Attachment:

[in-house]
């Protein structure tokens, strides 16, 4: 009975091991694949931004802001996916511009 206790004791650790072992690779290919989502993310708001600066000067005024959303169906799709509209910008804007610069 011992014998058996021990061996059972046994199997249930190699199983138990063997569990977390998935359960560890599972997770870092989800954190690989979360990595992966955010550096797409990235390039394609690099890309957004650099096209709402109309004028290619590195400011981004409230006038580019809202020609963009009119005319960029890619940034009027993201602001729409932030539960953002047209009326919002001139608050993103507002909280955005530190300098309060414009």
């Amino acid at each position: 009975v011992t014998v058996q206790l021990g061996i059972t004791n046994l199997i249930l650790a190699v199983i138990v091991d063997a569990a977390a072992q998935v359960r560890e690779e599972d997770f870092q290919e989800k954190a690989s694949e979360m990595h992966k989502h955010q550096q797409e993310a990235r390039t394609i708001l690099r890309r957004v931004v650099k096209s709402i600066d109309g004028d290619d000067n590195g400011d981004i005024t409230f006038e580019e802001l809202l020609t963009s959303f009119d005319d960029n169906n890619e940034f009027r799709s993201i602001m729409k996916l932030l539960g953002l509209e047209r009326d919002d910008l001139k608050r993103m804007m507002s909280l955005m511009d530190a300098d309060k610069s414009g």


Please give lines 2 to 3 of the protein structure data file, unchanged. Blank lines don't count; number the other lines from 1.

């Protein structure tokens, strides 16, 4: 009975091991694949931004802001996916511009 206790004791650790072992690779290919989502993310708001600066000067005024959303169906799709509209910008804007610069 011992014998058996021990061996059972046994199997249930190699199983138990063997569990977390998935359960560890599972997770870092989800954190690989979360990595992966955010550096797409990235390039394609690099890309957004650099096209709402109309004028290619590195400011981004409230006038580019809202020609963009009119005319960029890619940034009027993201602001729409932030539960953002047209009326919002001139608050993103507002909280955005530190300098309060414009």
């Amino acid at each position: 009975v011992t014998v058996q206790l021990g061996i059972t004791n046994l199997i249930l650790a190699v199983i138990v091991d063997a569990a977390a072992q998935v359960r560890e690779e599972d997770f870092q290919e989800k954190a690989s694949e979360m990595h992966k989502h955010q550096q797409e993310a990235r390039t394609i708001l690099r890309r957004v931004v650099k096209s709402i600066d109309g004028d290619d000067n590195g400011d981004i005024t409230f006038e580019e802001l809202l020609t963009s959303f009119d005319d960029n169906n890619e940034f009027r799709s993201i602001m729409k996916l932030l539960g953002l509209e047209r009326d919002d910008l001139k608050r993103m804007m507002s909280l955005m511009d530190a300098d309060k610069s414009g």